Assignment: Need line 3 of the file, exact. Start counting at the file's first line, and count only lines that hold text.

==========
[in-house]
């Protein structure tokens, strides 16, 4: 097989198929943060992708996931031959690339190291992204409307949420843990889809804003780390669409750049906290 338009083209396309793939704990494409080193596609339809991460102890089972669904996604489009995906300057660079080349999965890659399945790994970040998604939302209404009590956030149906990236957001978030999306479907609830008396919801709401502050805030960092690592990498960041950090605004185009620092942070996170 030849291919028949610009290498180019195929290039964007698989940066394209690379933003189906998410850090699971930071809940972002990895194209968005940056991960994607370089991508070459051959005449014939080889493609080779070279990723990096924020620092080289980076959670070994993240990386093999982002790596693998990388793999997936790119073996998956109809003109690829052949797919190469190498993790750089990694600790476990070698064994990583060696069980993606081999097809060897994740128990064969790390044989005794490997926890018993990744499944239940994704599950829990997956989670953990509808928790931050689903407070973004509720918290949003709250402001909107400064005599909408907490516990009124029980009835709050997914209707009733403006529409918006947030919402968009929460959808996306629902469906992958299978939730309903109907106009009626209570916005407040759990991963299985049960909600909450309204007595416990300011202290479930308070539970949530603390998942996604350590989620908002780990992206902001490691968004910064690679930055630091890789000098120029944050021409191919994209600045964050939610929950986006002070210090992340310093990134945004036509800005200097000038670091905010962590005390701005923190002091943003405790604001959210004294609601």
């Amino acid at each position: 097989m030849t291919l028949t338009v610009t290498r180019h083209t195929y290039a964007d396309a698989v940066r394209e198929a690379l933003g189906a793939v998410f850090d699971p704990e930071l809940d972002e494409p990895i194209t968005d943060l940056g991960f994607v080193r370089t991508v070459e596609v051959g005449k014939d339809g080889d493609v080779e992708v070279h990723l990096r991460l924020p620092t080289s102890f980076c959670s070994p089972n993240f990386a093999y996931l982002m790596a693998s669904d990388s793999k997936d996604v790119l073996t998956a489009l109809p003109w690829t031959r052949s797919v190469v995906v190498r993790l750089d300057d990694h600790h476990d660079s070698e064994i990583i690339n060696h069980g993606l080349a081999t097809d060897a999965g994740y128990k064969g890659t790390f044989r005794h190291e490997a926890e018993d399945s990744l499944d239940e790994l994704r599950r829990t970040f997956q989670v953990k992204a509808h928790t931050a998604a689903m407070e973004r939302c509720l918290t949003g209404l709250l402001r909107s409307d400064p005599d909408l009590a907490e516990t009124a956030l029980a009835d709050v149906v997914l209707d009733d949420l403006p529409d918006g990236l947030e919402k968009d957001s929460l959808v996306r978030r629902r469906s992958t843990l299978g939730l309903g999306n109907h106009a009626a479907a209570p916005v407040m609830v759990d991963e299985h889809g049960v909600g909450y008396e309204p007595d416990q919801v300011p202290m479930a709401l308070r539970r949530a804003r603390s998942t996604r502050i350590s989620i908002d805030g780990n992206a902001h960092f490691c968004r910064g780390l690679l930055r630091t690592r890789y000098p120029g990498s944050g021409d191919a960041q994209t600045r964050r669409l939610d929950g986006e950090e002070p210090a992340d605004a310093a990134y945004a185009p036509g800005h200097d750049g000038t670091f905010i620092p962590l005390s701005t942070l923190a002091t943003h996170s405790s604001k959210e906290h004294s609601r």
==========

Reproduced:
């Amino acid at each position: 097989m030849t291919l028949t338009v610009t290498r180019h083209t195929y290039a964007d396309a698989v940066r394209e198929a690379l933003g189906a793939v998410f850090d699971p704990e930071l809940d972002e494409p990895i194209t968005d943060l940056g991960f994607v080193r370089t991508v070459e596609v051959g005449k014939d339809g080889d493609v080779e992708v070279h990723l990096r991460l924020p620092t080289s102890f980076c959670s070994p089972n993240f990386a093999y996931l982002m790596a693998s669904d990388s793999k997936d996604v790119l073996t998956a489009l109809p003109w690829t031959r052949s797919v190469v995906v190498r993790l750089d300057d990694h600790h476990d660079s070698e064994i990583i690339n060696h069980g993606l080349a081999t097809d060897a999965g994740y128990k064969g890659t790390f044989r005794h190291e490997a926890e018993d399945s990744l499944d239940e790994l994704r599950r829990t970040f997956q989670v953990k992204a509808h928790t931050a998604a689903m407070e973004r939302c509720l918290t949003g209404l709250l402001r909107s409307d400064p005599d909408l009590a907490e516990t009124a956030l029980a009835d709050v149906v997914l209707d009733d949420l403006p529409d918006g990236l947030e919402k968009d957001s929460l959808v996306r978030r629902r469906s992958t843990l299978g939730l309903g999306n109907h106009a009626a479907a209570p916005v407040m609830v759990d991963e299985h889809g049960v909600g909450y008396e309204p007595d416990q919801v300011p202290m479930a709401l308070r539970r949530a804003r603390s998942t996604r502050i350590s989620i908002d805030g780990n992206a902001h960092f490691c968004r910064g780390l690679l930055r630091t690592r890789y000098p120029g990498s944050g021409d191919a960041q994209t600045r964050r669409l939610d929950g986006e950090e002070p210090a992340d605004a310093a990134y945004a185009p036509g800005h200097d750049g000038t670091f905010i620092p962590l005390s701005t942070l923190a002091t943003h996170s405790s604001k959210e906290h004294s609601r």